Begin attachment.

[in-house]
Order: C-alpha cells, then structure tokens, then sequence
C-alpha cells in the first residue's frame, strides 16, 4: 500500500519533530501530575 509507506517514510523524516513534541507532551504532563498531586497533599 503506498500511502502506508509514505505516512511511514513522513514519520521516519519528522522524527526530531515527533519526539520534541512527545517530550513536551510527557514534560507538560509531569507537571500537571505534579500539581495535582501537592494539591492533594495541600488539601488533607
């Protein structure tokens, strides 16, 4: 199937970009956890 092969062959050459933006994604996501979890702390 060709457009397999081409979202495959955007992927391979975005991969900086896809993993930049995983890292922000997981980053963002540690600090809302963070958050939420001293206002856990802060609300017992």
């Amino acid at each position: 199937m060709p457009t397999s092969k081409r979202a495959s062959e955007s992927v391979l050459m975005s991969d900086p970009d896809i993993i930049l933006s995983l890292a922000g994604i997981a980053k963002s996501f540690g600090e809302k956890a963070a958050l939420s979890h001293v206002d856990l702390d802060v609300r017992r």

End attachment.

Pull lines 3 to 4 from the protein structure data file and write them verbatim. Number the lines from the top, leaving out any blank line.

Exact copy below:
C-alpha cells in the first residue's frame, strides 16, 4: 500500500519533530501530575 509507506517514510523524516513534541507532551504532563498531586497533599 503506498500511502502506508509514505505516512511511514513522513514519520521516519519528522522524527526530531515527533519526539520534541512527545517530550513536551510527557514534560507538560509531569507537571500537571505534579500539581495535582501537592494539591492533594495541600488539601488533607
């Protein structure tokens, strides 16, 4: 199937970009956890 092969062959050459933006994604996501979890702390 060709457009397999081409979202495959955007992927391979975005991969900086896809993993930049995983890292922000997981980053963002540690600090809302963070958050939420001293206002856990802060609300017992």